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Tuesday, February 27, 2007|
Study: Immigrant crime rate low
UCI study says immigrants less likely commit crimes than native-born Americans.
By MARLA JO FISHER
The Orange County Register
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IRVINE – Immigrants are less likely to commit crimes than native-born Americans, according to a study released Monday by a UC Irvine professor for the Immigration Policy Center, based in Washington D.C.
UCI sociology professor Ruben Rumbaut found that immigrants of all national backgrounds were incarcerated at much lower rates than their American-born counterparts, according to the 2000 Census. The numbers applied to both legal and illegal immigrants.
His study also described a precipitous drop in crime rates nationwide throughout recent years – a period during which immigration has been at all-time record high. "While immigration is going up, crime is going down," Rumbaut said. "I think it's important to get the facts out there."
"Even as the undocumented population has doubled to 12 million since 1994, the violent crime rate in the United States has declined 34.2 percent and the property crime rate has fallen 26.4 percent," according to the report.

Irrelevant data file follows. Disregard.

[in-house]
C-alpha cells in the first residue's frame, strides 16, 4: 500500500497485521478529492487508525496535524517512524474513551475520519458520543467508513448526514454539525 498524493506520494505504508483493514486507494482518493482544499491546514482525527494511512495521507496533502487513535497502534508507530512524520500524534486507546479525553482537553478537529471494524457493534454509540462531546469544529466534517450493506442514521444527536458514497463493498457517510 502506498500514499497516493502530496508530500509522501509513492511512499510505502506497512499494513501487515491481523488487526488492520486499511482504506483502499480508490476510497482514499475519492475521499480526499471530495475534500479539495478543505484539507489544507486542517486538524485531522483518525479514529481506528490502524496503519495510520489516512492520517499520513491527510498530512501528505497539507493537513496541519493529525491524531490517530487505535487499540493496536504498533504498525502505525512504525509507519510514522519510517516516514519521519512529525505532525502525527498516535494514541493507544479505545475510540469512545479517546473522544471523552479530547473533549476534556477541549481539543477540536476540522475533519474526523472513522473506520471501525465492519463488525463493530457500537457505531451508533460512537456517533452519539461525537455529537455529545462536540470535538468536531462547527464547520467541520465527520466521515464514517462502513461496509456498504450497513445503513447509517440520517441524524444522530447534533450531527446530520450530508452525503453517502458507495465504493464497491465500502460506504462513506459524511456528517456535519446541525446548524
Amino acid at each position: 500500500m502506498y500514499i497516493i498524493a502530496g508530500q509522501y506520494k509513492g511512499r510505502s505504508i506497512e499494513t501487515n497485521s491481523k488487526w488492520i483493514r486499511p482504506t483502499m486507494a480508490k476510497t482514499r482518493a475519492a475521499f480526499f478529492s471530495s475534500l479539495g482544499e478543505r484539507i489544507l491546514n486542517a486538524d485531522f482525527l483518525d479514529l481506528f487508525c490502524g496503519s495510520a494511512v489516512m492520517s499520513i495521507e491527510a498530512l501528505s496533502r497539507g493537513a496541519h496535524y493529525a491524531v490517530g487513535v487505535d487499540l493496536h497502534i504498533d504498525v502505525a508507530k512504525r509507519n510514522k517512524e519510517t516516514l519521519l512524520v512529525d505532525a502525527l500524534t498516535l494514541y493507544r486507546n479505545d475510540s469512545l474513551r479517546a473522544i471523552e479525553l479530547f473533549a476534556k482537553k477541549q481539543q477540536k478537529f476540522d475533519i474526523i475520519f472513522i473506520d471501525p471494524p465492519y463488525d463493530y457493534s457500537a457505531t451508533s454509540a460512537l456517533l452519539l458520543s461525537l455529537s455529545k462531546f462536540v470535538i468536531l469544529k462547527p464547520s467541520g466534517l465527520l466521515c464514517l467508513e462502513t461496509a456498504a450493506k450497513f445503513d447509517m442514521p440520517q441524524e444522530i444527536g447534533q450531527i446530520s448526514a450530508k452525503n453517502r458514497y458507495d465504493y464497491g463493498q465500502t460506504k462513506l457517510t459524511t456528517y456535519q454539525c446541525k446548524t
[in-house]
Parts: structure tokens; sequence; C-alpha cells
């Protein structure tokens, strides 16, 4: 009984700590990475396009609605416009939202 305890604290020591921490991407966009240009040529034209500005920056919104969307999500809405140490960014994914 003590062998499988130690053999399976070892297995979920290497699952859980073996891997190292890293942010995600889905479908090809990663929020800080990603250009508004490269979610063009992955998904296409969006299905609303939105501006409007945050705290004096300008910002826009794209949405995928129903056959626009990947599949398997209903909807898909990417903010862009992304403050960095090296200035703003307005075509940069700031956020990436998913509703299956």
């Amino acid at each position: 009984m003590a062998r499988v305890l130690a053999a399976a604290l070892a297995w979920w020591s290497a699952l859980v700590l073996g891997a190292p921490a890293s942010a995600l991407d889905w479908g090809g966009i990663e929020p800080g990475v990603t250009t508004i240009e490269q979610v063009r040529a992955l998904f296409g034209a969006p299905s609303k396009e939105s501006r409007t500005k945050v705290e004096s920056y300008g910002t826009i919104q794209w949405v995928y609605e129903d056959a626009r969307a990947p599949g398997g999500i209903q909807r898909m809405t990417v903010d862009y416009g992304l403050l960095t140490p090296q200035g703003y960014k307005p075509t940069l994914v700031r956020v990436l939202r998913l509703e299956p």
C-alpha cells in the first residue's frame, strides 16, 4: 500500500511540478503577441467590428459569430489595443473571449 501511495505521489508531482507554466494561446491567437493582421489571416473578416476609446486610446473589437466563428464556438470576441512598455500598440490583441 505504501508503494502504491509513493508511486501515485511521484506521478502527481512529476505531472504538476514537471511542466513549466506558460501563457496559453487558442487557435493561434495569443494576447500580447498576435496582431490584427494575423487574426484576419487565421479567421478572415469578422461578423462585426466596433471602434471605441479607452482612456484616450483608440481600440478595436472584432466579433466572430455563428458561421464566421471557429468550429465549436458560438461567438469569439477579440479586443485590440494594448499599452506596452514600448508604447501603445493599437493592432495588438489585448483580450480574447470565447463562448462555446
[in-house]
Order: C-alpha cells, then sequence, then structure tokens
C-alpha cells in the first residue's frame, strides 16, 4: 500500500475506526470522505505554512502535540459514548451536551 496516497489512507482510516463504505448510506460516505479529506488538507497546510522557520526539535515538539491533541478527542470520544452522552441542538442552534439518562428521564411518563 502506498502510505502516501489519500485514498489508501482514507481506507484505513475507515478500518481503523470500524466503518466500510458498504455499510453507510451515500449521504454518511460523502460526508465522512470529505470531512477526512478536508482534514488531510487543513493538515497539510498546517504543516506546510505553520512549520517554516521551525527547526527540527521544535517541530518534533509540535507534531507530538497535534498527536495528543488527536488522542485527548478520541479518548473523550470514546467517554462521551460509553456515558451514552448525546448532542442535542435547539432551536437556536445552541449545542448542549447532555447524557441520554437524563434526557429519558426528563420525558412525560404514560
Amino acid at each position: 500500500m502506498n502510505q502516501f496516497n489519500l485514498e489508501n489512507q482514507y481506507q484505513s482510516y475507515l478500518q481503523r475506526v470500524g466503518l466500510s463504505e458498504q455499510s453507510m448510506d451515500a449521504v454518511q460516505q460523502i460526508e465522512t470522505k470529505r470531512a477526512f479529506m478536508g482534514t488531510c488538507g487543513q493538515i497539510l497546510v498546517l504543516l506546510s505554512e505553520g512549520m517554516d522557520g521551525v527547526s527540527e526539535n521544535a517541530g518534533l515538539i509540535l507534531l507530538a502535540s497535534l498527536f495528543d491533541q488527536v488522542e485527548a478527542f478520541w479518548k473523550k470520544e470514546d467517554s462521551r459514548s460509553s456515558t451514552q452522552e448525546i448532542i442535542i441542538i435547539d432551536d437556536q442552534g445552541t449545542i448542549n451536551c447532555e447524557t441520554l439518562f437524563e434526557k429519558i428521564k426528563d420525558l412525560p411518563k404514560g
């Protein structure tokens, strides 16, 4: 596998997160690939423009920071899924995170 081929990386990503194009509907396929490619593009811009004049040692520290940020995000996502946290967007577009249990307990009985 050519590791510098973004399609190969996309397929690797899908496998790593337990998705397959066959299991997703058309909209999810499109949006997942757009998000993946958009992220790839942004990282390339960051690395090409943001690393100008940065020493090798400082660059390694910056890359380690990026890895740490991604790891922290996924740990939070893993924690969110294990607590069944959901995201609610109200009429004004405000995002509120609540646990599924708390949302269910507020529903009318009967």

That crime drop was true even in cities with large immigrant populations such as Los Angeles or Miami, the report said. Orange County was not studied specifically.
According to the study, 3.5 percent of American-born men aged 18 to 39 were incarcerated in jails or prisons in 2000, compared to 0.7 percent of foreign-born men – five times higher.
The risk of incarceration went up significantly by the second or third generations of immigrants, according to the study.
John Keeley, spokesman for the Center for Immigration Studies, a Washington, D.C.-based think tank focused on immigration reform, disputed the results of the study and said census data for incarcerated and other institutionalized people were flawed in 2000.
Keeley added that migrant communities tend to underreport crimes and that all immigrant criminals might not be in jail.
Keeley also said that the children of immigrants posed a crime problem not considered in the statistics.
"That is something we intend to monitor in terms of gang activity and truancy," Keeley said.
Rumbaut co-authored the study with Harvard University professor Walter A. Ewing.
They reported that "the impression that immigration and criminality are linked" is a myth fueled by political expediency and groups with outside agendas.
Rumbaut said politicians frequently exploit fears about immigrant crime for their own purposes – or pander to uninformed voters. While immigrants may underreport crimes, the data still holds true for homicides and other crimes that are fully reported, he said.
"There has been a Mount Everest of data going back 100 years that indicates immigrants have a low crime rate," Rumbaut said.